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Genocide: Crisis in Darfur “Our lives begin to end the day we become silent about things that matter.” -Martin Luther King Jr. Together we stand. Divided we fall.

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Post on 15-Jul-2015



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Genocide: Crisis in Darfur

Genocide: Crisis in DarfurOur lives begin to end the day we become silent about things that matter.-Martin Luther King Jr.

Together we stand. Divided we fall.

How can one person make a difference?On December 9th, 1948, at the National Genocide Convention, The United Nations promised never again about the horrors of Genocide.

Yet every month over 15,000 people are killed in Darfur, SudanWhat happened to that promise?

What is Genocide?The term genocide was derived from the Greek word for race or tribe, geno, and the Latin term for killing, cide, literally meaning the killing of a specific people. The murder of an entire ethnic group.

One of the most well-known genocides was the Holocaust. Over 6 million Jews were slaughtered, as well as Poles, Homosexuals, Afro-Europeans, Gypsies, the Disabled. However, atrocities like the Holocaust still occur today, mainly unnoticed.

Genocides and Mass Murders in the 20th Century

Congo Free State- (Estimated 3- 30 million)Armenian- (1.5-2 million)Bosnia- (200,000+)Cambodia- (1.7- 3 million)Darfur- (ongoing)East Timor- (300,000)GuatemalaIndiaThe Holocaust- (6 million)NamibiaRwanda- (500,000- 3 million)The Serbian genocideThe Ukraine

Darfur is located in Sudan, a large country, south of Egypt, on the eastern side of Africa.

Darfur is a region on the west side of Sudan, on the border Chad.

Population of Sudan: 38 million

Population of Darfur: 6 million

Life Expectancy: 58 yearsNearly 400,000 people have died, about 7% of the population Thats equal to 60% percent of the population of North Dakota, 75% of the population of Wyoming2.7 million people are internally displaced, Half of them children About 120,000 refugees have crossed the border into Chad, a neighboring countryWHERE IS DARFUR?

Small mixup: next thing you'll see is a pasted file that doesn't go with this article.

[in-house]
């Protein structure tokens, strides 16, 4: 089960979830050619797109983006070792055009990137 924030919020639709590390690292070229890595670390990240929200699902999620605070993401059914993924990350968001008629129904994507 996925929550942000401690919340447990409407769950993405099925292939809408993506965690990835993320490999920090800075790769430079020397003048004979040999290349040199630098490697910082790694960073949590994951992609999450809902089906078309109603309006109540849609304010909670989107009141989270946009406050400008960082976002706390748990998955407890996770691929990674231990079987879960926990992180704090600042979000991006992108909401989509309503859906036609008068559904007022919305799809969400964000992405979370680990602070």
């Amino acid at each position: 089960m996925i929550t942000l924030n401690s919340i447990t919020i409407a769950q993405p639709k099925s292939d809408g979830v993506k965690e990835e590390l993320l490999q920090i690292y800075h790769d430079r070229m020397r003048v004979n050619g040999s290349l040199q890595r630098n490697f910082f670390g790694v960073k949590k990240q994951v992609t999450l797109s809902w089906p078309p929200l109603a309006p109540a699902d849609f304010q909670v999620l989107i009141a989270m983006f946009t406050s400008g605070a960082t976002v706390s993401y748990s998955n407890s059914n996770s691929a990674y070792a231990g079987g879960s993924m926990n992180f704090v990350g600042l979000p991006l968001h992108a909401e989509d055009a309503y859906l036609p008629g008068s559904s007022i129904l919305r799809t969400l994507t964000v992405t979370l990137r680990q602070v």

This is not a matter of African starving because of climate or poor crops

This is genocide because a government is literally attacking a group of people with the intent of wiping them out.

And, they were poor and starving to begin with

Since 2003, in order to consolidate its power, the Sudanese government has been fighting various rebel groups based in Darfur, especially the Sudan Liberation Army (SLA). The government responded by hiring groups of Arab bandits and training them. They were called the Janjaweed

which means Devil on horseback. The government gave them free reign to get rid of the SLA by any means necessary.

Rape (Gang and Public)Violent BeatingsMurder Abduction Stealing cattle, personal possesions, food, clothingDestroying homes and townsBurning homes and townsDestroying water sourcesSeparating families, shooting children, Close-range executionsany means necessaryThe means included:

Another tactic commonly used by the Janjaweed was trickery. They would call out to people claiming that they would do them no harm.We were afraid and wanted to run away, he said, but they said: No, no. We dont want to hurt you. We are the government. Dont be afraid. We are coming to save you.

This map shows the number of villages the Janjaweed Destroyed or Damaged in Sudan

Celebrities, and Their steps to help DarfurGeorge Clooney and father Nick Clooney- UN Peace Envoy, and Activist journalistMia Farrow- Activist, Unicef ambassador, currently on a 21-day hunger strike to bring attention to DarfurElie Wiesel- Speaker on Genocide and advocate for DarfurDon Cheadle- Co-Author of the book Not on Our WatchSteven Spielburg- Resigned as artistic adviser in 2008 Olympics in Response to Chinas failure in helping DarfurAngelina Jolie- Ambassador for the UN refugee agencyMatt Damon- Main supporter for Day for DarfurBrad Pitt- Ambassador for the UN refugee agency

However, Things may be turning around. Just recently the ICC (International Criminal Court), brought forth charges on the president of Sudan, Omar al-Bashir for crimes against Humanity. If this man is persecuted, the lives of millions will change and this conflict could end.

Although the conflict would end, 2.7 million people will still have relocated, away from their homes, their families, their friends, and neighbors. They will still have been forced to start new lives, with little more than the clothes on their backs

400,000People would still have died

These are the people we need to help.